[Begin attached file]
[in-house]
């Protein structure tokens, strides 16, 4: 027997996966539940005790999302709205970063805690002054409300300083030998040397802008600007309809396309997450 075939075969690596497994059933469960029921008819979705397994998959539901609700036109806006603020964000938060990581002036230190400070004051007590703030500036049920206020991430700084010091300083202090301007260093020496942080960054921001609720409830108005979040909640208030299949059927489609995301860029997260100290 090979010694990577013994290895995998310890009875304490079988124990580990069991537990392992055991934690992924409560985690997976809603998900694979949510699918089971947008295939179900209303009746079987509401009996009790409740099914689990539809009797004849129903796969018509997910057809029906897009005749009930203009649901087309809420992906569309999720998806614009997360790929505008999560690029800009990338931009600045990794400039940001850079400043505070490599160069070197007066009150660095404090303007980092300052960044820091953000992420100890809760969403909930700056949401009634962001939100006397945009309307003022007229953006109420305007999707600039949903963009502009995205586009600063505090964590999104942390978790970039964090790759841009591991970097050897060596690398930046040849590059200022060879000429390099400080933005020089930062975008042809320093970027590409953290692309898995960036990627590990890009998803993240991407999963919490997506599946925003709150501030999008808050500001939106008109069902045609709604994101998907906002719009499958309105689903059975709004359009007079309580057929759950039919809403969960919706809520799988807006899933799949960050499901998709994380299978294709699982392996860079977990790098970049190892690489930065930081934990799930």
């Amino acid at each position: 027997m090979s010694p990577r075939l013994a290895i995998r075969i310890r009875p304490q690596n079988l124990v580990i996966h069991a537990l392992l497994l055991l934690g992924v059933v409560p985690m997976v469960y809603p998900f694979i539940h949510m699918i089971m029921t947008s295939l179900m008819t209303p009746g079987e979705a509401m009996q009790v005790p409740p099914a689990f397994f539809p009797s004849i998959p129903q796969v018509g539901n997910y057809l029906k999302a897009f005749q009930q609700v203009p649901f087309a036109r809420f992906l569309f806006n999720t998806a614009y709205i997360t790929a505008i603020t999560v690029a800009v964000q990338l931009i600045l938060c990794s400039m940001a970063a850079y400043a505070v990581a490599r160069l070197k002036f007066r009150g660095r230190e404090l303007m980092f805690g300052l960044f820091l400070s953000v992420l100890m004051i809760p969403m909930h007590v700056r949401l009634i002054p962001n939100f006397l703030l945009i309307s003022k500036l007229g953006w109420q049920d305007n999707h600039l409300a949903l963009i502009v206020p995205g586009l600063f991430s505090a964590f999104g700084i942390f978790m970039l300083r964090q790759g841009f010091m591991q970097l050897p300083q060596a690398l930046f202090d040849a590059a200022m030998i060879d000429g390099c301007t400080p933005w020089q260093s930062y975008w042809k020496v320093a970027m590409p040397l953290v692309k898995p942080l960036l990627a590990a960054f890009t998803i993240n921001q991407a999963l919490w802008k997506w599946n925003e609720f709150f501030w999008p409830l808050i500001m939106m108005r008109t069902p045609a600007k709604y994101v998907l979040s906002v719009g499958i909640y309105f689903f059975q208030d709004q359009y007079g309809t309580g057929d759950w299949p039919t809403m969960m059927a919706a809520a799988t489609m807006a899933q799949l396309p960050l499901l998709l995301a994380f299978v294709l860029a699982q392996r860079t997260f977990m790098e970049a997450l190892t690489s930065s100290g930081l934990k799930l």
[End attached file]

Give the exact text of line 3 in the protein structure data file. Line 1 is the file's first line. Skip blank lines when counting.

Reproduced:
């Amino acid at each position: 027997m090979s010694p990577r075939l013994a290895i995998r075969i310890r009875p304490q690596n079988l124990v580990i996966h069991a537990l392992l497994l055991l934690g992924v059933v409560p985690m997976v469960y809603p998900f694979i539940h949510m699918i089971m029921t947008s295939l179900m008819t209303p009746g079987e979705a509401m009996q009790v005790p409740p099914a689990f397994f539809p009797s004849i998959p129903q796969v018509g539901n997910y057809l029906k999302a897009f005749q009930q609700v203009p649901f087309a036109r809420f992906l569309f806006n999720t998806a614009y709205i997360t790929a505008i603020t999560v690029a800009v964000q990338l931009i600045l938060c990794s400039m940001a970063a850079y400043a505070v990581a490599r160069l070197k002036f007066r009150g660095r230190e404090l303007m980092f805690g300052l960044f820091l400070s953000v992420l100890m004051i809760p969403m909930h007590v700056r949401l009634i002054p962001n939100f006397l703030l945009i309307s003022k500036l007229g953006w109420q049920d305007n999707h600039l409300a949903l963009i502009v206020p995205g586009l600063f991430s505090a964590f999104g700084i942390f978790m970039l300083r964090q790759g841009f010091m591991q970097l050897p300083q060596a690398l930046f202090d040849a590059a200022m030998i060879d000429g390099c301007t400080p933005w020089q260093s930062y975008w042809k020496v320093a970027m590409p040397l953290v692309k898995p942080l960036l990627a590990a960054f890009t998803i993240n921001q991407a999963l919490w802008k997506w599946n925003e609720f709150f501030w999008p409830l808050i500001m939106m108005r008109t069902p045609a600007k709604y994101v998907l979040s906002v719009g499958i909640y309105f689903f059975q208030d709004q359009y007079g309809t309580g057929d759950w299949p039919t809403m969960m059927a919706a809520a799988t489609m807006a899933q799949l396309p960050l499901l998709l995301a994380f299978v294709l860029a699982q392996r860079t997260f977990m790098e970049a997450l190892t690489s930065s100290g930081l934990k799930l």